It’s the first day and there’s lots of excitement and nervousness as old friends connect and meet new friends over an assortment of games including rush hour, human feline puzzles and huge 10 person rounds of Set.

In Computer Science, our teacher Yulia pretended to be a Robot and challenged the campers to right specific instructions that would lead her to draw a square onto the  board. We divided up into groups of three and our biggest challenge was to write instructions as specific as possible otherwise our robot had a lot of room for misinterpretation. The goal was to demonstrate how coding requires precision in wording, efficiency and thoroughness so that Yulia would follow their exact directions and draw a vertical line up instead of drawing a vertical line down. We then shifted to the computers and focused on the basics  of computer science and how it compares to mathematics.  After a brief review, we began exploring NetLogo, where we hope to be able to make our variables, turtles, draw a square  like we did our Robot Yulia.

In Mathematics, we started with listening to Michael Frame’s Yale TedX talk.  We learned about fractals, which are patterns made from infinite repeats, but do not exist in real life since there are a finite number of repeats. After the video, we moved on to creating the fractals. To create the fractals:

  1. Draw a large Square on Graph Paper, labeling the x and y coordinates up to 1
  2. Mark the coordinates(0,0),(0,1),(1,0),(1,1),20 other points within the square and three points on the edges
    • To each point: Halve the x, and y and lightly plot in a new color and connect the two points
    • Add 1/2 in the x direction to the shrunken value from step 1 and plot in this same new color
    • Add 1/2 in the y  direction to the shrunken value from step 1 and plot in this same new color
    • Take a new color and apply the same rules to these new points . Repeat. Observe the movement of the point as it forms a fractal.

In Art, we explored centuries old puzzles including Tangrams, T puzzles, Mysto Squares and so much more. We collaborated with friends new and old to defeat the mystery behind each game.

The students ended their first day at CAMP with an intense games of 4 corners, sharks and minnows while also having the option to hike to Blithewood to view the lawn razing goats, or practice the lost art of paper folding: Origami.


2019 CAMP Staff

Bard Math CAMP Day 5


Today was the last day of CAMP!

In computer science, we wrapped up the week by learning more about the actual hardware of computers. In small groups, we each got a tower that we opened up and explored the computer guts inside. We had a small scavenger hunt for specific parts we had discussed during the week such as the CPU (Central Processing Unit), PSU (Power Supply Unit), and motherboard. Following our exploration of the towers, we came back together for a class discussion about more important computer vocabulary and misconceptions about things such as Wifi and servers.

In Math class, with Japheth, we finally got to uncover together the math behind liar’s bingo. After solving the mystery using all that we have learned about binary this week, we split up into pairs to work with different problems that we later found were extremely related. Some people worked with counting subsets, some with counting divisors, some with letter combinations, and more! Through these problems and a small tour around the classroom to discuss everyone’s sorted solutions, we realized that each of these problems were related to Pascal’s Triangle!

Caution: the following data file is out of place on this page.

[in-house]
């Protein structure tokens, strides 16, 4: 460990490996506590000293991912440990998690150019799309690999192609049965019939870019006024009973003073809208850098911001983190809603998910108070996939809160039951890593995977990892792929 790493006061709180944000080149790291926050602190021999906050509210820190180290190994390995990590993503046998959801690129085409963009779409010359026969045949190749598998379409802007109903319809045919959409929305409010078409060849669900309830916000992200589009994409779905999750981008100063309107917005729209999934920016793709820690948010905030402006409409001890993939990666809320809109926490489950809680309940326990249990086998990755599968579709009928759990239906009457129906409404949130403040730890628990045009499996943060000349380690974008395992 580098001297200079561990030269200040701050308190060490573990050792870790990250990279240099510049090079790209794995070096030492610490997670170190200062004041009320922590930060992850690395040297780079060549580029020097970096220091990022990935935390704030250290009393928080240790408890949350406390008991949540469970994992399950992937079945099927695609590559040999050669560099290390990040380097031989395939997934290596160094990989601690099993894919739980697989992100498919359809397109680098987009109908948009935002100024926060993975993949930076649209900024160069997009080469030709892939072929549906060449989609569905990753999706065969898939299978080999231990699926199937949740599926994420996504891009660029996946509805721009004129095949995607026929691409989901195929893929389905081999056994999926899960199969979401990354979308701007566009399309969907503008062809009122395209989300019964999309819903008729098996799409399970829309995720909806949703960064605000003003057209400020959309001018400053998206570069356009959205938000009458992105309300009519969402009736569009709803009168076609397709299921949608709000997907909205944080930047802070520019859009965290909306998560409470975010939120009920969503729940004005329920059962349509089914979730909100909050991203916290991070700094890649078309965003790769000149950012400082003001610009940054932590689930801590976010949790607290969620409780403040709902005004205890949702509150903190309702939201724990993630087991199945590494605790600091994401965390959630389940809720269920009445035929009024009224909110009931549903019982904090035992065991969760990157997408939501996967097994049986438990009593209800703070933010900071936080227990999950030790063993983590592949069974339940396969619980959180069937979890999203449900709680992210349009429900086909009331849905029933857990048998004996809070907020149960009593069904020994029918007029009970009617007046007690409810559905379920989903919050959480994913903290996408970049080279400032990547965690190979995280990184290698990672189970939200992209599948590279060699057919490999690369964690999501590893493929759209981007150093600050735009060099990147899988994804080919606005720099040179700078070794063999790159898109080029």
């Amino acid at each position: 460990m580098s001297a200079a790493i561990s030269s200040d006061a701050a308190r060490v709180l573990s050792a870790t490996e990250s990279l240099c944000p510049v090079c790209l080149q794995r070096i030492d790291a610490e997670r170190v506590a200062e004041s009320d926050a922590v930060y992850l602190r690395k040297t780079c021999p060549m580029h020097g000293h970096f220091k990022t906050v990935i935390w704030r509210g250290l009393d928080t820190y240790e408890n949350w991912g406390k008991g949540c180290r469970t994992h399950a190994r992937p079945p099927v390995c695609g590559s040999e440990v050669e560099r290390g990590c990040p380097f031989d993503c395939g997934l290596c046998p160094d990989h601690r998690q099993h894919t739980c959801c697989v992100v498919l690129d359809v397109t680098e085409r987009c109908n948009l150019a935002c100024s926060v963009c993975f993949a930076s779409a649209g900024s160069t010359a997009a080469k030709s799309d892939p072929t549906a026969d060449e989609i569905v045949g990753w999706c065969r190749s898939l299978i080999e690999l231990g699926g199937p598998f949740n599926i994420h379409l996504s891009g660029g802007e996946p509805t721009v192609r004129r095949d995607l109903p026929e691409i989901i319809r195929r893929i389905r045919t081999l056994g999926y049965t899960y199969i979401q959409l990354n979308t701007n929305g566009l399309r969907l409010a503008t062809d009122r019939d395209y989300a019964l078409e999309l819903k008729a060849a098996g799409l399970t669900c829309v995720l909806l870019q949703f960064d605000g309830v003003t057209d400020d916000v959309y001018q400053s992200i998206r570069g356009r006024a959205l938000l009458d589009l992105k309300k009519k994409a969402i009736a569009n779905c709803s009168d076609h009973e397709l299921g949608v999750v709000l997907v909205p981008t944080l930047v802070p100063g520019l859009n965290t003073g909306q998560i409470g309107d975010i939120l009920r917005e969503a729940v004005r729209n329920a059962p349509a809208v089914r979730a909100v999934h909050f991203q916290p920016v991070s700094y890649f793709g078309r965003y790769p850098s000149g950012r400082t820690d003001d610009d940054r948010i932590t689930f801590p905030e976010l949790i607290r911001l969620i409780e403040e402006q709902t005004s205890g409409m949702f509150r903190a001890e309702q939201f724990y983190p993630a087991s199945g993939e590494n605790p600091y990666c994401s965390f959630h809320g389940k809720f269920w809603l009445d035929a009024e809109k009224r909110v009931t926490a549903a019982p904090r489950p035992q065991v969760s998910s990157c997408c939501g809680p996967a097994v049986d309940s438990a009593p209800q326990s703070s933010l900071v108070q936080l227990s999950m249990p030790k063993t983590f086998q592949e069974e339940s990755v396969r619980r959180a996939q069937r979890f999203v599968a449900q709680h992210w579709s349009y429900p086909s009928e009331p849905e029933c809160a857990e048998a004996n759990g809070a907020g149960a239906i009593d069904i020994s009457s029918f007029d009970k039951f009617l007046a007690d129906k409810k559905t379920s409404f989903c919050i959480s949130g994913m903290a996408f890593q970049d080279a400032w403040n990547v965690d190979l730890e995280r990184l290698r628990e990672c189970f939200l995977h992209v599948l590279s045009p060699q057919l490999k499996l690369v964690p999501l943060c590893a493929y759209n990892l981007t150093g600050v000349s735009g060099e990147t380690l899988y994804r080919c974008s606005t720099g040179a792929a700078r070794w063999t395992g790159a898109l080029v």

In art, students had a chance to continue working on their clay fractals from the day before. Students then utilized the idea from clay fractals and created cookies using this design. The cookie dough was kneaded and then combined to create a fractal pattern for the cookies. When students finished this, they had a chance to combine all of the things they worked on over the course of the week into one piece of art.

From 2:30-3:30, we had our CAMP open house for parents!

Blog by: Meagan Kenney, Elliott Goldstein, and Maya Schwartz.

Bard Math CAMP Day 4


Today was the fourth day of CAMP!

In art, students continued to expand on the fractal idea that they began to work on Wednesday. At the beginning of class, students were able to finish or improve upon their fractal paintings. After, students received clay (of either black, white or gray coloring) and kneaded them until they were thin enough to be put together, Students kneaded them to fit a triangular shape, then combined two of the kinds of clay and stretched them out. When the students cut the clay, a triangular fractal was visible. Students then used these triangular fractal cross-sections to spell out their names or create designs.


In computer science, students learned the properties of boolean logic relating to truth tables. Students learned about true/false statements that contained the boolean operators or/and. After working through more complex logical statements (i.e. true and (not true or not false)), students utilized these ideas to work with circuits. Students considered the properties of circuitry and the flow of electricity with boolean logic.